We see a young girl growing up in a family that was suddenly catapulted to Kingship.
She was the youngest daughter of Saul Ben-Kish, and his wife Ahinoam. Her three brothers and her older sister Merab grew up in a home where their father was looked up to by all the community as a powerful and handsome man1. Her father, Saul, had to fight for his Kingship, securing it through successful warfare. His family was not counted for much before he became King2.
Usually a King's lineage was noted at the beginning of his reign, but in Saul's case it is only mentioned much later3.
It would appear that Pride was however not lacking in Saul.
1Sam 15:17 So Samuel said, "When you were little in your own eyes, were you not head of the tribes of Israel? And did not the LORD anoint you king over Israel?
1Sam 15:30 Then he said, "I have sinned; yet honor me now, please, before the elders of my people and before Israel, and return with me, that I may worship the LORD your God."
This background is important, for we see a young girl growing up in a family that was suddenly catapulted to Kingship, and she becomes very conscious of her position as the King's daughter.
When David appears she at least hears of, if not sees, his victory over Goliath. David is promised as wife to her older sister Merab, but it seems that Merab is already arranged to be the wife of Adriel the Meholathite (1Samuel 18:19).
1Sam 18:20 "Now Michal, Saul's daughter, loved David. And they told Saul, and the thing pleased him". So the younger sister has fallen for the champion David; and Saul is ready to use her as the bait to have David destroyed. David fulfills Saul's life endangering demand for a dowry and they are married. Saul is frustrated, and plots to kill David, now Michal's husband. She warns David of the plot and helps him escape, and placates her angry father. Now the father, Saul, gives her to Paltiel4, as his wife.
Several years pass as David is hunted as an outlaw, but on David's ascension to the throne after Saul's death, Abner offers to bring the northern kingdom of Israel into David's hands. He is told that no deal will be considered until he arranges to return Michal back to David5.
Michal is restored to David, who now already has two more wives, Ahinoam the Jezreelitess and Abigail the widow of Nabal. For 7 years after this Michal is now the reigning first wife of the King. She is proud of her position in the Court of King David.
All is well until David captures Jerusalem. David sets up his Palace there and brings the Ark of God's covenant into the city.
When David arrives with thousands of the leaders of the tribes of Israel with the Ark, she looks out of the window and sees her husband dancing and singing in front of the Ark. This takes a long time as they stopped every few yards to offer sacrifices to God6. Her father, King Saul, had not taken his religion seriously, but David her husband, has a passion for God that she does not understand. He is totally in love with his God.
The Bible records her inmost emotions. She despised him in her heart7. She was so upset with David's "unkingly" conduct that she could not wait to upbraid him, and she did it publicly, "she came out to meet David". Her accusations were embellished, the result of her heart's condition, 'for out of the heart the man speaketh'. David defends himself explaining that he did his worship to the Lord. He makes the point that God had set her father and his family aside and chosen him, and he was not afraid to be undignified, but would be humble in his own sight.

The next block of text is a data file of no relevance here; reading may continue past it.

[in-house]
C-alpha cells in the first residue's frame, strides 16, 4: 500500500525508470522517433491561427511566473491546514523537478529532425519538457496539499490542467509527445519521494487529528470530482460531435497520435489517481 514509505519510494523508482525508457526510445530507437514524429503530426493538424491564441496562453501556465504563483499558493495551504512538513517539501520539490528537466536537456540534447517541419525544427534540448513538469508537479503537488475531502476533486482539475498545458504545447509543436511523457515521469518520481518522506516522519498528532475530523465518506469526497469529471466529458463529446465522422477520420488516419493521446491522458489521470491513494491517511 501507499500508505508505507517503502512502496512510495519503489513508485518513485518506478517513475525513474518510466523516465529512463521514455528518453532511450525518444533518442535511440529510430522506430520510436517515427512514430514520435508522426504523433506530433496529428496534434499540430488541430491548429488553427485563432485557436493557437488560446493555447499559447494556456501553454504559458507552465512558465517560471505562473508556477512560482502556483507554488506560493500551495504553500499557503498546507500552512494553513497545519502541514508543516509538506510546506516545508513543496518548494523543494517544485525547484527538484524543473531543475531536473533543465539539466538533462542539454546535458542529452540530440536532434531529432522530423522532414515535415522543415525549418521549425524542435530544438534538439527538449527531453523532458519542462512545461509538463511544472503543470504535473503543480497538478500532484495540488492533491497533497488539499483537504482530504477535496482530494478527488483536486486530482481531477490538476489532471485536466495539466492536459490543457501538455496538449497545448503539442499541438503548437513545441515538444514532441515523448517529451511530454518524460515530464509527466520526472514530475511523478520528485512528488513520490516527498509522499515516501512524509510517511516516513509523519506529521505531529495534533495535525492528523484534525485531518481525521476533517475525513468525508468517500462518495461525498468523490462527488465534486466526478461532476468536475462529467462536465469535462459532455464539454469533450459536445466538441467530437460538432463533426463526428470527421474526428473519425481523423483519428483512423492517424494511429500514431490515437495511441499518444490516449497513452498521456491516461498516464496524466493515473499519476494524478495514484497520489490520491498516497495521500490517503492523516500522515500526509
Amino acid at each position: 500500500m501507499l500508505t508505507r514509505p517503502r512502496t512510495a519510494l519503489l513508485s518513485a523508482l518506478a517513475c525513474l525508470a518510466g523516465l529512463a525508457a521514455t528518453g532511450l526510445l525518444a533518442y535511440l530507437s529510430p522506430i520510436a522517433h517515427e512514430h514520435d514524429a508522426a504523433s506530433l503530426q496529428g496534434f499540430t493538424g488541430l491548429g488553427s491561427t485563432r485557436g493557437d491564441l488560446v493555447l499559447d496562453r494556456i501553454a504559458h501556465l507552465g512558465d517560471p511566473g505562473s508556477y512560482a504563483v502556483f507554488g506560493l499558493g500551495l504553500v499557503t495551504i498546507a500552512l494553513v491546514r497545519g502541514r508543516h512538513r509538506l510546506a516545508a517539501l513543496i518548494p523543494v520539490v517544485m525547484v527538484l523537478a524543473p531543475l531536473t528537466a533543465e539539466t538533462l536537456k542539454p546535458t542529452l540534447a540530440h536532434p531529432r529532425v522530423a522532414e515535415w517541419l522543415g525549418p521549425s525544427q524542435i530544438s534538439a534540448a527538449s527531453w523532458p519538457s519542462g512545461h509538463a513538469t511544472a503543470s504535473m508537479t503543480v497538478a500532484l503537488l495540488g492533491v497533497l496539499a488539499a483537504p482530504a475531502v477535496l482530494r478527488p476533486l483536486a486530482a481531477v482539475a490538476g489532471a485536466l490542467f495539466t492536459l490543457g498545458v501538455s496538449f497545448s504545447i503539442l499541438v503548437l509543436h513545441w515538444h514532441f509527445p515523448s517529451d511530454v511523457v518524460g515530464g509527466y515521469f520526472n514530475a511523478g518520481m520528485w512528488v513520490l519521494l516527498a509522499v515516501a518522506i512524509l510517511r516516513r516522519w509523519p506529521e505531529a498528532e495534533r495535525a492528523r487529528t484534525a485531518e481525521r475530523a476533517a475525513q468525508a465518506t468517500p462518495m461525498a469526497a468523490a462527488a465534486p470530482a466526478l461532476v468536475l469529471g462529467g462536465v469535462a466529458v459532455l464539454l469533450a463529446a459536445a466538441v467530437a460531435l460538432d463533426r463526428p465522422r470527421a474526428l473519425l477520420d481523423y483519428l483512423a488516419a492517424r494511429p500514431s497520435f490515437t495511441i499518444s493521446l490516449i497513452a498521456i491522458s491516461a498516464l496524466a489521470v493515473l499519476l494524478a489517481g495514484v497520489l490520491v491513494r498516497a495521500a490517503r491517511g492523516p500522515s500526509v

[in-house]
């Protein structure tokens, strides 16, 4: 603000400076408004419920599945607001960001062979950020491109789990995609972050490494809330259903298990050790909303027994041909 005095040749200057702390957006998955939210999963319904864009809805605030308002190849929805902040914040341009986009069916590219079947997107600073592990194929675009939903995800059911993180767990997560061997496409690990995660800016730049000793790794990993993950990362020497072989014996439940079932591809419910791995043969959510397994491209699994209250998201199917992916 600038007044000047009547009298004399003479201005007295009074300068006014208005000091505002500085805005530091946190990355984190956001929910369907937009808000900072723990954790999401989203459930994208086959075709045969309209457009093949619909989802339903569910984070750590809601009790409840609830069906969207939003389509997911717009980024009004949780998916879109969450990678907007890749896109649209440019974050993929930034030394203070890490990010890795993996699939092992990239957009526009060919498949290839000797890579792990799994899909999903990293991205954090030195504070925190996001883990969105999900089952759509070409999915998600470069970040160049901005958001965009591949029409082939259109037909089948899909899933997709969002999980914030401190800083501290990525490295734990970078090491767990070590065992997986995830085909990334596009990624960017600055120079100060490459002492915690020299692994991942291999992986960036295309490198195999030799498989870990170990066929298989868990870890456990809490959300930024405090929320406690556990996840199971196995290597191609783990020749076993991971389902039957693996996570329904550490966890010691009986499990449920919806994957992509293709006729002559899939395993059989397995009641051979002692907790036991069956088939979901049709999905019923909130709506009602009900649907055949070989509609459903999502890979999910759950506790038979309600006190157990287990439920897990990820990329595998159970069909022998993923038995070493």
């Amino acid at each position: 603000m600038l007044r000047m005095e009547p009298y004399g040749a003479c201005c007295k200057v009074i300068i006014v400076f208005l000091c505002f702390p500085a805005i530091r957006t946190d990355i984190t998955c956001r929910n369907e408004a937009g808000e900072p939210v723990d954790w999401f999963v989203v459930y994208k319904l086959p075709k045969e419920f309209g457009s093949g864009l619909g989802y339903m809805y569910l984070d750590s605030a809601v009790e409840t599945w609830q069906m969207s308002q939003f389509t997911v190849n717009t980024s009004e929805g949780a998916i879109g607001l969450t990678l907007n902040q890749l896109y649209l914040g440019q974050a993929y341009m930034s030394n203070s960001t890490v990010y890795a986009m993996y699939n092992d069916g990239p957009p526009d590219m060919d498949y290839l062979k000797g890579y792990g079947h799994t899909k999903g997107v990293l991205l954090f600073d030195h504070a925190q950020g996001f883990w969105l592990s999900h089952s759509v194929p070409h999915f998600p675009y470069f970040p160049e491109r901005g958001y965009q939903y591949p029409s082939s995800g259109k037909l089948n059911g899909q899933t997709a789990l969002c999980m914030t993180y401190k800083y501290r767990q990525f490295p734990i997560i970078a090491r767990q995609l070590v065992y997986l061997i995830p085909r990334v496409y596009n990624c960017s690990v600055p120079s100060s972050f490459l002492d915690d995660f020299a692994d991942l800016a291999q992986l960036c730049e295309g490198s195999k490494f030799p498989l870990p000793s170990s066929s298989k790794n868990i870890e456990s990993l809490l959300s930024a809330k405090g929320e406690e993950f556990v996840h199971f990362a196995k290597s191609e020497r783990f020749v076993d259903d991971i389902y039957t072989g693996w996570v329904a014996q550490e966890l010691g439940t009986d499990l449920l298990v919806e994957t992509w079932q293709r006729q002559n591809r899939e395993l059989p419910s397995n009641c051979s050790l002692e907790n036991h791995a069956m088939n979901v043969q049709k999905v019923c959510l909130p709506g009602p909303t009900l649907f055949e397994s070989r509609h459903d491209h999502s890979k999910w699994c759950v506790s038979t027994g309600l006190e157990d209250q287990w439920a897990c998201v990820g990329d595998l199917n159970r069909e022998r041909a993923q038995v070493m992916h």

Nowhere does David show anger or judgment to his wife.
The scripture tells us that God judged her. "Therefore Michal, the daughter of Saul, had no children to the day of her death"8.
If there is one thing that a woman usually wishes for, it is to have children.
She was the King's first wife, and in the culture of that society, barrenness is considered a curse. Her relationship to David is strained from this time on; but her sister Merab had five sons, and she got to raise them, and so allow her motherly instincts free reign.
We do not know what happened to Merab, most commentators think she died, but in any event, Michal became in the place of a mother to them. This, too, she was deprived of, when the sins of her father came home to roost9. Saul had tried to wipe out the Gibeonites, a remnant of the Amorites, with whom the children of Israel had sworn a peace treaty. Now the Gibeonites demanded restitution in blood, and demanded the death of 7 of Saul's descendants. David handed over Merab's five sons and the two sons of Rizpah, whom the men of Gibeah then hanged10.
The life of Michal was one of being handed over from one man to another.
Without any choice of her own, she displayed courage in the face of great odds, risking her own life for the man she loved, and standing up to the King, her father, and to King David her husband. Sadly she seems to have had little respect for the things of God, but one can hardly help but admire her strength of character and have some sympathy for the trials she endured.
We all have things happen in our lives we cannot control; but if we leave God out of the equation we will miss the best that life has for us. Life can come at us with hard times and difficult situations, but if we honor God, he will turn things around for us.
Sadly the record we find is that she was judged by God. 2 Samuel 6:23 says, "Therefore Michal the daughter of Saul had no children to the day of her death".
You can gain a lot of the good things in life and overcome many obstacles, but you will find emptiness and disappointment without the blessing of God on your life.
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- © 2009 Jim Cole-Rous
1.1 Sam 9:1-2,
2. 1Sam 9:21,
3. 1Sam 14:50,
4. 1Sam 14:50,
5. 2Sam 3:15,
6. 2Sam 6:13,
7. 2Sam 6:16,
8. 2Sam 6:23,
9. 2Sam 21:2,
10. 2Sam 21:8.